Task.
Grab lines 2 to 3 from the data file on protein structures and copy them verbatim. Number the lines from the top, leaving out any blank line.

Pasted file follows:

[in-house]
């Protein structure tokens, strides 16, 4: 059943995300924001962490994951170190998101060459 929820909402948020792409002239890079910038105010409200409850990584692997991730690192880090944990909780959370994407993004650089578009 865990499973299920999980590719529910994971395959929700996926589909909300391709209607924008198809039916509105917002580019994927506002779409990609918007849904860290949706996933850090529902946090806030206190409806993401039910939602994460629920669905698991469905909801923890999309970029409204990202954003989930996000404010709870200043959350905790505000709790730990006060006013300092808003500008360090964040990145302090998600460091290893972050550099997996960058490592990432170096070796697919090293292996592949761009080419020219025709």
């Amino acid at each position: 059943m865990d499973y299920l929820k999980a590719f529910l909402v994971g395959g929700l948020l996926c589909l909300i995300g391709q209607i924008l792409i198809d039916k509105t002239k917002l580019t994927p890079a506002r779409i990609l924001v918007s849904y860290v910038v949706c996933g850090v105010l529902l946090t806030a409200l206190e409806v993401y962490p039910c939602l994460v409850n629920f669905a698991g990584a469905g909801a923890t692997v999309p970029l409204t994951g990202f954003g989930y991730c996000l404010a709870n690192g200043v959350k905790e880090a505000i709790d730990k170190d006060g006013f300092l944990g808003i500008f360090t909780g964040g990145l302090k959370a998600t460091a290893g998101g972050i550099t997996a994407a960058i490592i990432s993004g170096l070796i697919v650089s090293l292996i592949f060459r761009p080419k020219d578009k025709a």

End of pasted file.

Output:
């Protein structure tokens, strides 16, 4: 059943995300924001962490994951170190998101060459 929820909402948020792409002239890079910038105010409200409850990584692997991730690192880090944990909780959370994407993004650089578009 865990499973299920999980590719529910994971395959929700996926589909909300391709209607924008198809039916509105917002580019994927506002779409990609918007849904860290949706996933850090529902946090806030206190409806993401039910939602994460629920669905698991469905909801923890999309970029409204990202954003989930996000404010709870200043959350905790505000709790730990006060006013300092808003500008360090964040990145302090998600460091290893972050550099997996960058490592990432170096070796697919090293292996592949761009080419020219025709």
């Amino acid at each position: 059943m865990d499973y299920l929820k999980a590719f529910l909402v994971g395959g929700l948020l996926c589909l909300i995300g391709q209607i924008l792409i198809d039916k509105t002239k917002l580019t994927p890079a506002r779409i990609l924001v918007s849904y860290v910038v949706c996933g850090v105010l529902l946090t806030a409200l206190e409806v993401y962490p039910c939602l994460v409850n629920f669905a698991g990584a469905g909801a923890t692997v999309p970029l409204t994951g990202f954003g989930y991730c996000l404010a709870n690192g200043v959350k905790e880090a505000i709790d730990k170190d006060g006013f300092l944990g808003i500008f360090t909780g964040g990145l302090k959370a998600t460091a290893g998101g972050i550099t997996a994407a960058i490592i990432s993004g170096l070796i697919v650089s090293l292996i592949f060459r761009p080419k020219d578009k025709a």